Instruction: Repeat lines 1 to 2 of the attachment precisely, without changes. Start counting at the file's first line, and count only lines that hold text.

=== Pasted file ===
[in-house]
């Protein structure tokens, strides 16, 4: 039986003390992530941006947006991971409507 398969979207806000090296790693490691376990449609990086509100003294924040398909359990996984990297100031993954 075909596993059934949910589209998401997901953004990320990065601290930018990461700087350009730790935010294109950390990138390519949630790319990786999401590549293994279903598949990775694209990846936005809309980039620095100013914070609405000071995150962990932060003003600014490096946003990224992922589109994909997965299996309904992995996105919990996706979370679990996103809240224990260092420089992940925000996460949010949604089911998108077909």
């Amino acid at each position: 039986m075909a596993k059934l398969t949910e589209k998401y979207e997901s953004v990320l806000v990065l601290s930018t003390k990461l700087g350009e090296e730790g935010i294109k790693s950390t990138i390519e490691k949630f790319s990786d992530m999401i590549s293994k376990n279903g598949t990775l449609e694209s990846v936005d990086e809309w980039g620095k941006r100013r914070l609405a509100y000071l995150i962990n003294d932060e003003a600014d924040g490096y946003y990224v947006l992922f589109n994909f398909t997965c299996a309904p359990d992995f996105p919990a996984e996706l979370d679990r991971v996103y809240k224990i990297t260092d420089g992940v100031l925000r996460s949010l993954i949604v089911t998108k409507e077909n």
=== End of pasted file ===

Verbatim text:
[in-house]
């Protein structure tokens, strides 16, 4: 039986003390992530941006947006991971409507 398969979207806000090296790693490691376990449609990086509100003294924040398909359990996984990297100031993954 075909596993059934949910589209998401997901953004990320990065601290930018990461700087350009730790935010294109950390990138390519949630790319990786999401590549293994279903598949990775694209990846936005809309980039620095100013914070609405000071995150962990932060003003600014490096946003990224992922589109994909997965299996309904992995996105919990996706979370679990996103809240224990260092420089992940925000996460949010949604089911998108077909």